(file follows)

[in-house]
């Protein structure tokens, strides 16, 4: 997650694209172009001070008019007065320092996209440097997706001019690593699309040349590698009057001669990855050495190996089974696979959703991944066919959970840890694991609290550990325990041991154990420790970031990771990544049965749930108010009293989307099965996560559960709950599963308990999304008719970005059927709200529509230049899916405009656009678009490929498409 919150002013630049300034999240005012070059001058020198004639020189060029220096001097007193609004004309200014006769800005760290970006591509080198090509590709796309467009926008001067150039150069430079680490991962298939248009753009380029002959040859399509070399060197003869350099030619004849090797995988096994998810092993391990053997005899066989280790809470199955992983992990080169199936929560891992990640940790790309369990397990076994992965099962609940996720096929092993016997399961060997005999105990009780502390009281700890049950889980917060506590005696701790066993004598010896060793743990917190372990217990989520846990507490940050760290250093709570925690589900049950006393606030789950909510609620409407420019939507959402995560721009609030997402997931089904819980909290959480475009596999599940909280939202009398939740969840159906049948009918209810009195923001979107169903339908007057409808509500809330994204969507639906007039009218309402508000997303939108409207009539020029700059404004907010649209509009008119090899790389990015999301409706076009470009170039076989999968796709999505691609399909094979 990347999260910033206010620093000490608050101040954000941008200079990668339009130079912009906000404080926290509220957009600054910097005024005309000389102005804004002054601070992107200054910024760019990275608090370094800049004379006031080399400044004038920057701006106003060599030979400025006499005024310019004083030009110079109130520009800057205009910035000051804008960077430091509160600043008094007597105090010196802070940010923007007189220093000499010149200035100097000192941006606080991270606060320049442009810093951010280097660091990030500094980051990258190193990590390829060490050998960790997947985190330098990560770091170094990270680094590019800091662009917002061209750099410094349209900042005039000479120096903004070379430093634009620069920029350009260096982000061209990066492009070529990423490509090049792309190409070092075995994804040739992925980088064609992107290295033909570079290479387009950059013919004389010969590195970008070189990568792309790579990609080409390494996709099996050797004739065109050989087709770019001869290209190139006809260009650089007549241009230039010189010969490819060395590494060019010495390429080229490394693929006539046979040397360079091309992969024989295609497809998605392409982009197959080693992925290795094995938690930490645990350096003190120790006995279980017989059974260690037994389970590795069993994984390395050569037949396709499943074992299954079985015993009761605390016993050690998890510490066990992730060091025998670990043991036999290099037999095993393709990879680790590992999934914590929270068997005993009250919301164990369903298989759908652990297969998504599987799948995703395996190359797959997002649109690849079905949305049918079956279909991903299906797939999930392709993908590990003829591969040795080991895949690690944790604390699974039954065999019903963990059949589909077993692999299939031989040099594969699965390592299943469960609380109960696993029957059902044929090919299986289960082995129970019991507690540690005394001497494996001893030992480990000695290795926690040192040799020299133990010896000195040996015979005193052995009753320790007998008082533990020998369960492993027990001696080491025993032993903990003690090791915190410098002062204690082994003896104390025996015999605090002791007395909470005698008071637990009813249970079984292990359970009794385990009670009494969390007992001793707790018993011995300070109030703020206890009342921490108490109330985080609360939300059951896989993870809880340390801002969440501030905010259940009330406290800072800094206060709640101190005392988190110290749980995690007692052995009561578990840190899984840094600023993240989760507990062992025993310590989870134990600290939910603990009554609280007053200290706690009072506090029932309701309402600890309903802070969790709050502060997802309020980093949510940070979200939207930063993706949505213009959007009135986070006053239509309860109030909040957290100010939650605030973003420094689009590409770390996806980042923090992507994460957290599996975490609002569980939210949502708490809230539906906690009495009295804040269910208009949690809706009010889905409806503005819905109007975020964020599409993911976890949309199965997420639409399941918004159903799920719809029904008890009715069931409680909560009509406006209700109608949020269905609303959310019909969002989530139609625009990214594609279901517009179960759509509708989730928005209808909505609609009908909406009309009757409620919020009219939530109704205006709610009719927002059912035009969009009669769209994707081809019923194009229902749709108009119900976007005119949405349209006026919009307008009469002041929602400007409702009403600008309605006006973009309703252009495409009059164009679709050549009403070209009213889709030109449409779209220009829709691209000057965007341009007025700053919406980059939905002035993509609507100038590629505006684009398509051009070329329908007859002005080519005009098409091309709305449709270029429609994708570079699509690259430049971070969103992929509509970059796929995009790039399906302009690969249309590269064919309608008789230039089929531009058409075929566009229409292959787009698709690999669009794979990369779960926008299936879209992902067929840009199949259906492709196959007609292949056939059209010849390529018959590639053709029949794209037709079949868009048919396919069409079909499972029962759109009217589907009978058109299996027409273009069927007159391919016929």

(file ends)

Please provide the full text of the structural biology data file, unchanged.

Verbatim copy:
[in-house]
């Protein structure tokens, strides 16, 4: 997650694209172009001070008019007065320092996209440097997706001019690593699309040349590698009057001669990855050495190996089974696979959703991944066919959970840890694991609290550990325990041991154990420790970031990771990544049965749930108010009293989307099965996560559960709950599963308990999304008719970005059927709200529509230049899916405009656009678009490929498409 919150002013630049300034999240005012070059001058020198004639020189060029220096001097007193609004004309200014006769800005760290970006591509080198090509590709796309467009926008001067150039150069430079680490991962298939248009753009380029002959040859399509070399060197003869350099030619004849090797995988096994998810092993391990053997005899066989280790809470199955992983992990080169199936929560891992990640940790790309369990397990076994992965099962609940996720096929092993016997399961060997005999105990009780502390009281700890049950889980917060506590005696701790066993004598010896060793743990917190372990217990989520846990507490940050760290250093709570925690589900049950006393606030789950909510609620409407420019939507959402995560721009609030997402997931089904819980909290959480475009596999599940909280939202009398939740969840159906049948009918209810009195923001979107169903339908007057409808509500809330994204969507639906007039009218309402508000997303939108409207009539020029700059404004907010649209509009008119090899790389990015999301409706076009470009170039076989999968796709999505691609399909094979 990347999260910033206010620093000490608050101040954000941008200079990668339009130079912009906000404080926290509220957009600054910097005024005309000389102005804004002054601070992107200054910024760019990275608090370094800049004379006031080399400044004038920057701006106003060599030979400025006499005024310019004083030009110079109130520009800057205009910035000051804008960077430091509160600043008094007597105090010196802070940010923007007189220093000499010149200035100097000192941006606080991270606060320049442009810093951010280097660091990030500094980051990258190193990590390829060490050998960790997947985190330098990560770091170094990270680094590019800091662009917002061209750099410094349209900042005039000479120096903004070379430093634009620069920029350009260096982000061209990066492009070529990423490509090049792309190409070092075995994804040739992925980088064609992107290295033909570079290479387009950059013919004389010969590195970008070189990568792309790579990609080409390494996709099996050797004739065109050989087709770019001869290209190139006809260009650089007549241009230039010189010969490819060395590494060019010495390429080229490394693929006539046979040397360079091309992969024989295609497809998605392409982009197959080693992925290795094995938690930490645990350096003190120790006995279980017989059974260690037994389970590795069993994984390395050569037949396709499943074992299954079985015993009761605390016993050690998890510490066990992730060091025998670990043991036999290099037999095993393709990879680790590992999934914590929270068997005993009250919301164990369903298989759908652990297969998504599987799948995703395996190359797959997002649109690849079905949305049918079956279909991903299906797939999930392709993908590990003829591969040795080991895949690690944790604390699974039954065999019903963990059949589909077993692999299939031989040099594969699965390592299943469960609380109960696993029957059902044929090919299986289960082995129970019991507690540690005394001497494996001893030992480990000695290795926690040192040799020299133990010896000195040996015979005193052995009753320790007998008082533990020998369960492993027990001696080491025993032993903990003690090791915190410098002062204690082994003896104390025996015999605090002791007395909470005698008071637990009813249970079984292990359970009794385990009670009494969390007992001793707790018993011995300070109030703020206890009342921490108490109330985080609360939300059951896989993870809880340390801002969440501030905010259940009330406290800072800094206060709640101190005392988190110290749980995690007692052995009561578990840190899984840094600023993240989760507990062992025993310590989870134990600290939910603990009554609280007053200290706690009072506090029932309701309402600890309903802070969790709050502060997802309020980093949510940070979200939207930063993706949505213009959007009135986070006053239509309860109030909040957290100010939650605030973003420094689009590409770390996806980042923090992507994460957290599996975490609002569980939210949502708490809230539906906690009495009295804040269910208009949690809706009010889905409806503005819905109007975020964020599409993911976890949309199965997420639409399941918004159903799920719809029904008890009715069931409680909560009509406006209700109608949020269905609303959310019909969002989530139609625009990214594609279901517009179960759509509708989730928005209808909505609609009908909406009309009757409620919020009219939530109704205006709610009719927002059912035009969009009669769209994707081809019923194009229902749709108009119900976007005119949405349209006026919009307008009469002041929602400007409702009403600008309605006006973009309703252009495409009059164009679709050549009403070209009213889709030109449409779209220009829709691209000057965007341009007025700053919406980059939905002035993509609507100038590629505006684009398509051009070329329908007859002005080519005009098409091309709305449709270029429609994708570079699509690259430049971070969103992929509509970059796929995009790039399906302009690969249309590269064919309608008789230039089929531009058409075929566009229409292959787009698709690999669009794979990369779960926008299936879209992902067929840009199949259906492709196959007609292949056939059209010849390529018959590639053709029949794209037709079949868009048919396919069409079909499972029962759109009217589907009978058109299996027409273009069927007159391919016929």